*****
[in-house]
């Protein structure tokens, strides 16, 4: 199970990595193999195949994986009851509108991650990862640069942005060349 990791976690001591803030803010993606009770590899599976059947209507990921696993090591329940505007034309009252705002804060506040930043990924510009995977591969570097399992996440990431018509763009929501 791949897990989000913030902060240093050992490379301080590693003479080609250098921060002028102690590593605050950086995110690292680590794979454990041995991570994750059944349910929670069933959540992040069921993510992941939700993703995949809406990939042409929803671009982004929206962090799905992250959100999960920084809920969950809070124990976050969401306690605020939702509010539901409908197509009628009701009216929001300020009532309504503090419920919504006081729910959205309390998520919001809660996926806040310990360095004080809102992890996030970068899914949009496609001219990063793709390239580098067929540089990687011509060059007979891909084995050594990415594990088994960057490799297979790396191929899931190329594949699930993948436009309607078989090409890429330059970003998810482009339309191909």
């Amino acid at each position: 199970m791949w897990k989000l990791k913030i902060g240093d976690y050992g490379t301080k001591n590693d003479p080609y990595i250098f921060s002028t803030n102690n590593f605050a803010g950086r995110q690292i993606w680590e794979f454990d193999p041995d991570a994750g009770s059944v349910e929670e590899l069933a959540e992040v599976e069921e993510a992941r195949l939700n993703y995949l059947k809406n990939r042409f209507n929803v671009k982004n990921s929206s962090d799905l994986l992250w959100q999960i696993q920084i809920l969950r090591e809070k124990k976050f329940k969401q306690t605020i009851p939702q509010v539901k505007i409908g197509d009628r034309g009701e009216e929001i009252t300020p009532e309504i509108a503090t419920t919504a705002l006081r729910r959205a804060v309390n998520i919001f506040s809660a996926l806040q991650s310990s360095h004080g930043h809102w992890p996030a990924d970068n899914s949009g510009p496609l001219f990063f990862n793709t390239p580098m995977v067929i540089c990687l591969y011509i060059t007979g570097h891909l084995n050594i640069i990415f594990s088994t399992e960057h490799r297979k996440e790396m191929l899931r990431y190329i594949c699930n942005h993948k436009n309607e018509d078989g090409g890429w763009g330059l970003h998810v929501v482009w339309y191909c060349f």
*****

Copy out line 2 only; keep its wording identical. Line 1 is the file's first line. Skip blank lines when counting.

């Protein structure tokens, strides 16, 4: 199970990595193999195949994986009851509108991650990862640069942005060349 990791976690001591803030803010993606009770590899599976059947209507990921696993090591329940505007034309009252705002804060506040930043990924510009995977591969570097399992996440990431018509763009929501 791949897990989000913030902060240093050992490379301080590693003479080609250098921060002028102690590593605050950086995110690292680590794979454990041995991570994750059944349910929670069933959540992040069921993510992941939700993703995949809406990939042409929803671009982004929206962090799905992250959100999960920084809920969950809070124990976050969401306690605020939702509010539901409908197509009628009701009216929001300020009532309504503090419920919504006081729910959205309390998520919001809660996926806040310990360095004080809102992890996030970068899914949009496609001219990063793709390239580098067929540089990687011509060059007979891909084995050594990415594990088994960057490799297979790396191929899931190329594949699930993948436009309607078989090409890429330059970003998810482009339309191909």